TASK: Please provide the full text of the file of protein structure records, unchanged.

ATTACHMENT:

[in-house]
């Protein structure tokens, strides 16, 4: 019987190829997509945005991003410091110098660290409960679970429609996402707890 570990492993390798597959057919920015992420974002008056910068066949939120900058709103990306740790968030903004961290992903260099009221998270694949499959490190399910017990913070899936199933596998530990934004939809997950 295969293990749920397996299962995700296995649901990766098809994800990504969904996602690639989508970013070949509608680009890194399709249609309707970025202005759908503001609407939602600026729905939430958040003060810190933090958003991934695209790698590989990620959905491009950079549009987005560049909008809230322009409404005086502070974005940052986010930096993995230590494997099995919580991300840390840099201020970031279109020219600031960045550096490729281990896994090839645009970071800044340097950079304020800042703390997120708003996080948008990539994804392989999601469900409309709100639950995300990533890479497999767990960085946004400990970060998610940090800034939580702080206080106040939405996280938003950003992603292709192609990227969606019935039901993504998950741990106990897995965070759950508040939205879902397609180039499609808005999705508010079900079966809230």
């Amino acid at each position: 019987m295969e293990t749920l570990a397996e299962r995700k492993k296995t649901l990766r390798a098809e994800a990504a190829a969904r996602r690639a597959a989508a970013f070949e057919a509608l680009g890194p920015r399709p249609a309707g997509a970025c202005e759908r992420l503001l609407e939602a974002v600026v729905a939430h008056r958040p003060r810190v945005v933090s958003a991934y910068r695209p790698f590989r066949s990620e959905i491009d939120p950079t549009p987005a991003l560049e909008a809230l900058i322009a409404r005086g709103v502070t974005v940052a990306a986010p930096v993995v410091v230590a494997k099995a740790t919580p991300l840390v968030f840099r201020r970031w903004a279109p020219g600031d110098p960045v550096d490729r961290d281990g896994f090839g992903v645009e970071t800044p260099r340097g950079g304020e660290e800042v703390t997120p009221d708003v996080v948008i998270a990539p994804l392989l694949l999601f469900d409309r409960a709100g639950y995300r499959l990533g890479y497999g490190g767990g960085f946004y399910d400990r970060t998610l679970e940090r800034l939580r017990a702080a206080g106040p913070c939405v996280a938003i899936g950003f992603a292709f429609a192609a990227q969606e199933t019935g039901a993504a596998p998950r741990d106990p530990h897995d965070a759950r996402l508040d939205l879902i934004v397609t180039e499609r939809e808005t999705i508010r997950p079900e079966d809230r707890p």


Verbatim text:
[in-house]
């Protein structure tokens, strides 16, 4: 019987190829997509945005991003410091110098660290409960679970429609996402707890 570990492993390798597959057919920015992420974002008056910068066949939120900058709103990306740790968030903004961290992903260099009221998270694949499959490190399910017990913070899936199933596998530990934004939809997950 295969293990749920397996299962995700296995649901990766098809994800990504969904996602690639989508970013070949509608680009890194399709249609309707970025202005759908503001609407939602600026729905939430958040003060810190933090958003991934695209790698590989990620959905491009950079549009987005560049909008809230322009409404005086502070974005940052986010930096993995230590494997099995919580991300840390840099201020970031279109020219600031960045550096490729281990896994090839645009970071800044340097950079304020800042703390997120708003996080948008990539994804392989999601469900409309709100639950995300990533890479497999767990960085946004400990970060998610940090800034939580702080206080106040939405996280938003950003992603292709192609990227969606019935039901993504998950741990106990897995965070759950508040939205879902397609180039499609808005999705508010079900079966809230």
């Amino acid at each position: 019987m295969e293990t749920l570990a397996e299962r995700k492993k296995t649901l990766r390798a098809e994800a990504a190829a969904r996602r690639a597959a989508a970013f070949e057919a509608l680009g890194p920015r399709p249609a309707g997509a970025c202005e759908r992420l503001l609407e939602a974002v600026v729905a939430h008056r958040p003060r810190v945005v933090s958003a991934y910068r695209p790698f590989r066949s990620e959905i491009d939120p950079t549009p987005a991003l560049e909008a809230l900058i322009a409404r005086g709103v502070t974005v940052a990306a986010p930096v993995v410091v230590a494997k099995a740790t919580p991300l840390v968030f840099r201020r970031w903004a279109p020219g600031d110098p960045v550096d490729r961290d281990g896994f090839g992903v645009e970071t800044p260099r340097g950079g304020e660290e800042v703390t997120p009221d708003v996080v948008i998270a990539p994804l392989l694949l999601f469900d409309r409960a709100g639950y995300r499959l990533g890479y497999g490190g767990g960085f946004y399910d400990r970060t998610l679970e940090r800034l939580r017990a702080a206080g106040p913070c939405v996280a938003i899936g950003f992603a292709f429609a192609a990227q969606e199933t019935g039901a993504a596998p998950r741990d106990p530990h897995d965070a759950r996402l508040d939205l879902i934004v397609t180039e499609r939809e808005t999705i508010r997950p079900e079966d809230r707890p």